Dr. Chauncey W. Crandall, author of Dr. Crandall’s Heart Health Report newsletter, is chief of the Cardiac Transplant Program at the world-renowned Palm Beach Cardiovascular Clinic in Palm Beach Gardens, Fla. He practices interventional, vascular, and transplant cardiology. Dr. Crandall received his post-graduate training at Yale University School of Medicine, where he also completed three years of research in the Cardiovascular Surgery Division. Dr. Crandall regularly lectures nationally and internationally on preventive cardiology, cardiology healthcare of the elderly, healing, interventional cardiology, and heart transplants. Known as the “Christian physician,” Dr. Crandall has been heralded for his values and message of hope to all his heart patients.

Tags: arteries | chest pain | heart attack | pomegranate

Chest Pain Can Protect Your Heart

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Friday, 02 February 2018 04:12 PM Current | Bio | Archive

Although chest pain is the most obvious signal of an impending heart attack, new research suggests that this pain may actually help protect the heart from worse damage in the future.

Scientists at the Minneapolis Heart Foundation at Northwestern University compared 1,031 heart attack patients who experienced chest pain with those who had not.

They found that patients who had experienced chest pain 1 to 6 hours before the event had smaller heart attacks and better heart function at discharge than those who did not.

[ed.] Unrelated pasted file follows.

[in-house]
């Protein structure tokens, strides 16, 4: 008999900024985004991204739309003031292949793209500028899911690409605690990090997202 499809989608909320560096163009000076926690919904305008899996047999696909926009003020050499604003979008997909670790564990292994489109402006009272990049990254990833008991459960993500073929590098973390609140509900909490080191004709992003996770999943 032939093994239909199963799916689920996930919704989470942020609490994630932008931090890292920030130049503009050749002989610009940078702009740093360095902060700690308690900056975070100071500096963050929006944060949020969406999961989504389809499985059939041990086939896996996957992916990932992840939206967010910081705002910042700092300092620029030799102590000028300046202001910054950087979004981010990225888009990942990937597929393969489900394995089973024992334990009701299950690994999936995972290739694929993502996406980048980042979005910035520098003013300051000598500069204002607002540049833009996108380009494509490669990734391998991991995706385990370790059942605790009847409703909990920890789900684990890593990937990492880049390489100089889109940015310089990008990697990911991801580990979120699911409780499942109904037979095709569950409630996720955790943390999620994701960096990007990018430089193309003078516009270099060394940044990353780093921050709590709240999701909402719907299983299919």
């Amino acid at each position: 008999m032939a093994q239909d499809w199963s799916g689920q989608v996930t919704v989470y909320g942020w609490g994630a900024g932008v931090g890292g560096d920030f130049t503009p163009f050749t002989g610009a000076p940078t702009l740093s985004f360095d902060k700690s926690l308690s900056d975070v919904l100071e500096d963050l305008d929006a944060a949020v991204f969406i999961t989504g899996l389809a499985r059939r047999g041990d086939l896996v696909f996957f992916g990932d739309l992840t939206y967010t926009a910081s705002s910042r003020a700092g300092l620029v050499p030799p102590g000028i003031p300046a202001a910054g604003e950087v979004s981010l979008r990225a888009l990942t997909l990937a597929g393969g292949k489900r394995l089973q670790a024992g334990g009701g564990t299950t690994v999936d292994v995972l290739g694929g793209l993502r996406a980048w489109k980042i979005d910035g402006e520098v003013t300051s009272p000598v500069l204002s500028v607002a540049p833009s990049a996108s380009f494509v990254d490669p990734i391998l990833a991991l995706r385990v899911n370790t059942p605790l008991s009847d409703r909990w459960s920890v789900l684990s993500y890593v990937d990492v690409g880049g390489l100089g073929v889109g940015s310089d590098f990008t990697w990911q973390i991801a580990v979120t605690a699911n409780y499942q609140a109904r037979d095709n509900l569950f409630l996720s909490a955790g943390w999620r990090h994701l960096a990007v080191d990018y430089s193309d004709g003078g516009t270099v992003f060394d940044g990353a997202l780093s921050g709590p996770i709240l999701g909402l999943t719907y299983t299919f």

The article, which was published in the journal Circulation: Cardiovascular Interventions, indicated that while the researchers could not pinpoint exactly why chest pain is protective, they theorize that it activates factors in the body that protect the heart.

The researchers will conduct further studies to try to identify that factor in the hope that a drug can be developed to help mimic those protective effects.

In the meantime, if you experience chest pain that you believe may be coming from your heart, call 911.

Don’t attempt to drive yourself to the hospital or have someone else take you. Important, lifesaving emergency procedures can actually be started in the ambulance, before you reach the hospital.

To reduce your risk of a heart attack, you should eat pomegranate seeds on a regular basis.

This can help reverse heart disease and open up clogged arteries.

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Scientists at the Minneapolis Heart Foundation at Northwestern University compared 1,031 heart attack patients who experienced chest pain with those who had not.
arteries, chest pain, heart attack, pomegranate
228
2018-12-02
Friday, 02 February 2018 04:12 PM
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